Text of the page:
Despite booming earnings that beat Wall Street’s expectations, shares of Zoom are tanking on Tuesday after a quarterly report revealed that the firm’s explosive pandemic growth could be reaching its upper limit, and the fortune of the firm’s billionaire founder and CEO, Eric Yuan, has plunged in tandem.
As of 1:00 p.m. EST, shares of Zoom have plummeted 14% on Tuesday, tanking Eric Yuan’s fortune by $2.8 billion as a result.
Yuan, who owns a roughly 22% stake in the work-from-home staple, is now worth $18.2 billion, Forbes estimates, down from $25.1 billion in late October.
After the market close on Monday, Zoom reported third-quarter sales of $777 million, a massive four-and-a-half times what the firm nabbed in the same period last year and much better than average analyst forecasts of less than $700 million, but lower than Wall Street’s rumored prediction of $800 million based on Zoom’s recently booming growth.
In addition to slowed growth, analysts on the company’s post-earnings conference call expressed concerns over higher costs and slimmed-down profit margins, but Zoom still beat average earnings expectations by about 30%, pulling in $297 million in net income.
“In the perverse world of mega-momentum stocks, this may qualify as a mildly underwhelming release,” Vital Media Knowledge Founder Adam Crisafulli wrote in a post-earnings note.
Even after the Tuesday plunge, Zoom stock has still skyrocketed up 500% this year–nearly 40 times the S&P 500’s return over the same period and even eclipsing the tech-heavy Nasdaq’s 36% gain in 2020.
“Much as it did for the last two quarters, no-moat Zoom continues to deliver significant upside compared with consensus expectations while delivering upside to guidance that somehow still seems conservative to us,” Morningstar analyst Dan Romanoff wrote in a note on Tuesday. He upgraded his Zoom price target from $153 to $176, but that’s still roughly 60% below current levels. In the face of “extreme macro uncertainty,” Romanoff said he and other Morningstar analysts “continue to struggle with Zoom’s valuation and view shares as overvalued.”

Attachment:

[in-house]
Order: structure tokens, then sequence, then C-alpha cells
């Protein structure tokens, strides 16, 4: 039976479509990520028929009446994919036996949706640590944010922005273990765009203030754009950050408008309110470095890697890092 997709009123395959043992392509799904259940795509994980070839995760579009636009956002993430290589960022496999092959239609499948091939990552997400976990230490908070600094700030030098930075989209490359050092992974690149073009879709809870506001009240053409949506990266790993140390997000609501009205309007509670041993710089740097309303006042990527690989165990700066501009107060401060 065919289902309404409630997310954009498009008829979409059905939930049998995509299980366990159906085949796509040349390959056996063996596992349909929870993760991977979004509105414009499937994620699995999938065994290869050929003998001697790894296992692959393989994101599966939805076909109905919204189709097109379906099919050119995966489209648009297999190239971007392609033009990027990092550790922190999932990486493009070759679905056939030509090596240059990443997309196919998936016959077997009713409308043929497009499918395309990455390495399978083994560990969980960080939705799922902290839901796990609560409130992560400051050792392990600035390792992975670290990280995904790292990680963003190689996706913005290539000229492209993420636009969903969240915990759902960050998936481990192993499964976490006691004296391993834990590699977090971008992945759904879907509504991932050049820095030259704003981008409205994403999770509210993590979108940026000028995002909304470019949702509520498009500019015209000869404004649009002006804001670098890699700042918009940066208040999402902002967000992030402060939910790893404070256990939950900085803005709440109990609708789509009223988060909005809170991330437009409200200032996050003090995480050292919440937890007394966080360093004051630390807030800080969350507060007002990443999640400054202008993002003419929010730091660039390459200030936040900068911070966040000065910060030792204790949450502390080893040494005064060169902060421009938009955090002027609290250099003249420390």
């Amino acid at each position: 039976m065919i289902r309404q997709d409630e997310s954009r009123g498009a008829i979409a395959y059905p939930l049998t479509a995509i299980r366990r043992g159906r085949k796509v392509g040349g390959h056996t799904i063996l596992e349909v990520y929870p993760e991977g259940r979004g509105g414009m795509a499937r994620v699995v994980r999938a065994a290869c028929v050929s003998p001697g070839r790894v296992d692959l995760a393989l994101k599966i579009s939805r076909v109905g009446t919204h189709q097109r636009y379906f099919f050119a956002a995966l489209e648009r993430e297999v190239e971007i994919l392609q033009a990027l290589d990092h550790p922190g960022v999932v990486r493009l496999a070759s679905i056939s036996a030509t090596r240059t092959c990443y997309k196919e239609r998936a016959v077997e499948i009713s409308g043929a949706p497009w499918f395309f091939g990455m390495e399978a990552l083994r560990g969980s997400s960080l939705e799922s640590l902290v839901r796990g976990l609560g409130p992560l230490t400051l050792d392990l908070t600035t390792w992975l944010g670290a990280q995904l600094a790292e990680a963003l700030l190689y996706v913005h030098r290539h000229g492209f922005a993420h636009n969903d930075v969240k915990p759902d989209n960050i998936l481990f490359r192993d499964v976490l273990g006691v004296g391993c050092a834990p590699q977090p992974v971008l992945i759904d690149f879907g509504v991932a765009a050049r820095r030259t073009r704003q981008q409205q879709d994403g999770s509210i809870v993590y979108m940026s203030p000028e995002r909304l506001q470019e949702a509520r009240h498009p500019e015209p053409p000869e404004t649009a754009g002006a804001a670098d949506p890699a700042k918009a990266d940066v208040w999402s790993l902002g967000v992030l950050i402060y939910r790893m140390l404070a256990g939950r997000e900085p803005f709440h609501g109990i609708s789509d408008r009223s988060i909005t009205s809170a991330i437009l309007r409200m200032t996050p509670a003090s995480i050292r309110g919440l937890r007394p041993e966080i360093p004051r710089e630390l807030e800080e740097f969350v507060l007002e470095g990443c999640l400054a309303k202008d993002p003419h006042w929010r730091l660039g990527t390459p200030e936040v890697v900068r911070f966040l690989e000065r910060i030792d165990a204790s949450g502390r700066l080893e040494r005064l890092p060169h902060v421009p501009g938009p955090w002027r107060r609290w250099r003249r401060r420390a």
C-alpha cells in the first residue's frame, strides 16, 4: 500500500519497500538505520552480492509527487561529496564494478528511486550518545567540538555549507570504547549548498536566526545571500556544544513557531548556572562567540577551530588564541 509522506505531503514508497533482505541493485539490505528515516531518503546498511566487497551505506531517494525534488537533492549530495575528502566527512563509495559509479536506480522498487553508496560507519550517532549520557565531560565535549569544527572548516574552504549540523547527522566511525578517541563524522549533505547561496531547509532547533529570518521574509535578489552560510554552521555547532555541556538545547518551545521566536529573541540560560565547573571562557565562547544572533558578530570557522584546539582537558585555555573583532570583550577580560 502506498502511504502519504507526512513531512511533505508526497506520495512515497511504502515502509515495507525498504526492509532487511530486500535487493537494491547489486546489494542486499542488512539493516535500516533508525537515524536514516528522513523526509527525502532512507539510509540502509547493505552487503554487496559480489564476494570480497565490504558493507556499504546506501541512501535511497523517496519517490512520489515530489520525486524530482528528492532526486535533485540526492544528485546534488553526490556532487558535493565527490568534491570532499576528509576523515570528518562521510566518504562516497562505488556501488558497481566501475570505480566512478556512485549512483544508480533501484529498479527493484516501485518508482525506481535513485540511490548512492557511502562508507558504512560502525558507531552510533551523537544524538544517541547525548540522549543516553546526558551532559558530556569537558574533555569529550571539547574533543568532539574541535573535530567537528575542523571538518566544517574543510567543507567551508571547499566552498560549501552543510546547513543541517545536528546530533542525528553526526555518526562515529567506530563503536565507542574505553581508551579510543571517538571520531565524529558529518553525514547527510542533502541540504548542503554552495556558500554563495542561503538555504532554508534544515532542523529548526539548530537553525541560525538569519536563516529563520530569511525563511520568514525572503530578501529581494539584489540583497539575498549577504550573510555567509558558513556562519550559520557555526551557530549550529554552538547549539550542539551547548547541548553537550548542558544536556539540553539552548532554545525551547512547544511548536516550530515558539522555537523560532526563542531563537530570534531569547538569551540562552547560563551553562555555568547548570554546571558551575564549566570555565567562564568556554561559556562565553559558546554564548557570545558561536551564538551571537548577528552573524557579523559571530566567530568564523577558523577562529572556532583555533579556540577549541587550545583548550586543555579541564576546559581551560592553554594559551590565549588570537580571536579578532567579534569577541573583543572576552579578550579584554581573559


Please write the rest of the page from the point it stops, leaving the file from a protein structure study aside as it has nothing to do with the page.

Chinese-born Yuan founded Zoom in 2011 after more than a decade of experience in Silicon Valley working at video-conferencing firm WebEx and Cisco (after its WebEx acquisition in 2007). Now 50, Yuan took Santa Clara, Calif.-based Zoom public in April 2019 at an offering price of $36 per share. The stock nearly tripled over the next year before its explosive growth during the pandemic–fueled by millions of Americans newly immersed in remote work and virtual hangouts.
Zoom shares peaked at a price of about $568 on October 19, boosting Yuan’s fortune to an estimated $25.1 billion. The high-flying video-conferencing firm was at one point worth more than oil giant ExxonMobil, but shares have plunged nearly 30% from their high. Zoom’s market cap now stands at about $117 billion, compared to ExxonMobil’s $165 billion.
$2.6 billion. That’s nearly how much revenue Zoom is expecting to nab in its fiscal 2021.
Zoom Is Now Worth More Than ExxonMobil—And Founder Eric Yuan’s Net Worth Has Nearly Doubled In Three Months (Forbes)
Zoom, Zoom, Zoom! The Exclusive Inside Story Of The New Billionaire Behind Tech’s Hottest IPO (Forbes)
All Eyes On Zoom: How The At-Home Era’s Breakout Tool Is Coping With Surging Demand–And Scrutiny (Forbes)